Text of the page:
As many will attest, it takes a gifted and insightful artist to find a way to express their own personal experience in an aesthetically compelling and unique way, unique to them. It is then only fair that as a patron, the reader/spectator endeavour to indulge this artistic achievement as best they can in order to better receive that which the artist is attempting to channel, for what is the purpose of art – other than aesthetic pleasure/entertainment – if not to translate one’s ideas and philosophies and experience and stories to another human being?
It makes sense. Those books whose main purpose for existence is to impart ideas and/or knowledge (textbooks being the most obvious example) tend to possess less obvious style than those for whom expression of personal experience is a prime concern. Note, I haven’t said that there is any written work completely devoid of style, but just as many people hide their eccentricities and quirks so as to conform to social norms for reasons of being included and for general peace of mind (a legitimate life choice though lacking something in courage), many writers, in failing to create a style unique to themselves while attractive to others, opt for a plainer perhaps more populist approach and in so doing often gain a wider audience.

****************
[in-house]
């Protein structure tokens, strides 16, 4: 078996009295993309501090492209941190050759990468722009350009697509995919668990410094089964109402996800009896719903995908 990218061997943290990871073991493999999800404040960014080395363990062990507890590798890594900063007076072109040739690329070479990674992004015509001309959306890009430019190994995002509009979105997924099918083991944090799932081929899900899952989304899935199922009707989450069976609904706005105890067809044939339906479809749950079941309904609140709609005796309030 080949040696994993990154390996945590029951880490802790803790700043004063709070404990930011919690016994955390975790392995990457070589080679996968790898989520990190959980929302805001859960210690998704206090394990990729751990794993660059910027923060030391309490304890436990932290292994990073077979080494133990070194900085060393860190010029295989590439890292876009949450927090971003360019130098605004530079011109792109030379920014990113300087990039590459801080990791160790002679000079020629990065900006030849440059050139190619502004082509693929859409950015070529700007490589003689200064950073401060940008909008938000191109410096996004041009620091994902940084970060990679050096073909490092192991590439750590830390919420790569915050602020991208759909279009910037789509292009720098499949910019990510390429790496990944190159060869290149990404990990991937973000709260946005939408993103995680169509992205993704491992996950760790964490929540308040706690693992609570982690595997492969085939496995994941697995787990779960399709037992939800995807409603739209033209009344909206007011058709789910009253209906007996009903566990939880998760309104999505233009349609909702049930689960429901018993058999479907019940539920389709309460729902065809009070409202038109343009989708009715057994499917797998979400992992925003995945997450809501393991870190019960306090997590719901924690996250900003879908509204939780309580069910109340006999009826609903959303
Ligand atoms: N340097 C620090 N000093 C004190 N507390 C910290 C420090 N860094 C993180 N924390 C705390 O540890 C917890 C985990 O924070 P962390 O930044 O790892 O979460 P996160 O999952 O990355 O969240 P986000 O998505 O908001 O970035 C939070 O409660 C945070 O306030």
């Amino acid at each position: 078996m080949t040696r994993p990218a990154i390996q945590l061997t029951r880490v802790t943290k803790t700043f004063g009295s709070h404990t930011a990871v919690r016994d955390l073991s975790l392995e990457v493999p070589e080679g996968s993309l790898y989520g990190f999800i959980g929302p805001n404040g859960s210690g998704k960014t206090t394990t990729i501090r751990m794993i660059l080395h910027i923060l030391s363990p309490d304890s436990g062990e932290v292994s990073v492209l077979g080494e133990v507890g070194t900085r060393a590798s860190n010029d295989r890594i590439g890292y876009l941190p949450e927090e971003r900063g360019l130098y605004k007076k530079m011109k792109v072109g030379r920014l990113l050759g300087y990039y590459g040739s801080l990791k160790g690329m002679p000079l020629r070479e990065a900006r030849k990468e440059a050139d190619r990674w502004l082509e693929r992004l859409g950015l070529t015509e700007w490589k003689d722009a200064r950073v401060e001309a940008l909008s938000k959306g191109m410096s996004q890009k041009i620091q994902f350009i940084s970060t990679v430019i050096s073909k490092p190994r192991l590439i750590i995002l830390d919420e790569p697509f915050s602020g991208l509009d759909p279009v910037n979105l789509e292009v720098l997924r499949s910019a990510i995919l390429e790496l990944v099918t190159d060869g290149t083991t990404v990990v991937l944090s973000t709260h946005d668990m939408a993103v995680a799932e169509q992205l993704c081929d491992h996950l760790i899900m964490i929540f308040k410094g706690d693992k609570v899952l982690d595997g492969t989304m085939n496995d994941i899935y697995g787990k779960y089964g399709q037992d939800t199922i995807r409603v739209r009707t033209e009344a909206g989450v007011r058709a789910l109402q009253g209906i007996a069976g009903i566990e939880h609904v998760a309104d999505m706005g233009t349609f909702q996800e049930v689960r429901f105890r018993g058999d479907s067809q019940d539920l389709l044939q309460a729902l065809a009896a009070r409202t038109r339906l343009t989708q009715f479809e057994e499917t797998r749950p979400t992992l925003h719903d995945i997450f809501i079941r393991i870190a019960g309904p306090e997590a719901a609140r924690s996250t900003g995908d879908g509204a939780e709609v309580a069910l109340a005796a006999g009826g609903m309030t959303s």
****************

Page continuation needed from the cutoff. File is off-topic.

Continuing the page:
All that I have said about literary style likely applies to film style, the only difference being that film as a medium does not provide the intellectual blueprint/roadmap for accessing the creator’s mental space that the written word does. If literature accesses the psychological and emotional spheres via the intellectual act of reading and comprehending words, it can be said that those very words function as the roadmap which guides a reader towards the psyche of a writer. If music, for most people, accesses the emotional by first tapping into the sensual, then film is much closer to music than it is to literature. It functions through the sensual experience of image and sound embroidered together by time and expressed as motion, visual and sonic motion. It’s no wonder many cinephiles, critics and film purists champion silent cinema as the purest form of motion picture, as the visual equivalent of music. I guess the point I’m trying to make is that film style is a little different from literary style, and that this difference may be the key to understanding how filmic style is perceived by the cinematic spectatorship and how film style will either help or hinder film’s tenacity as a socially powerful art form.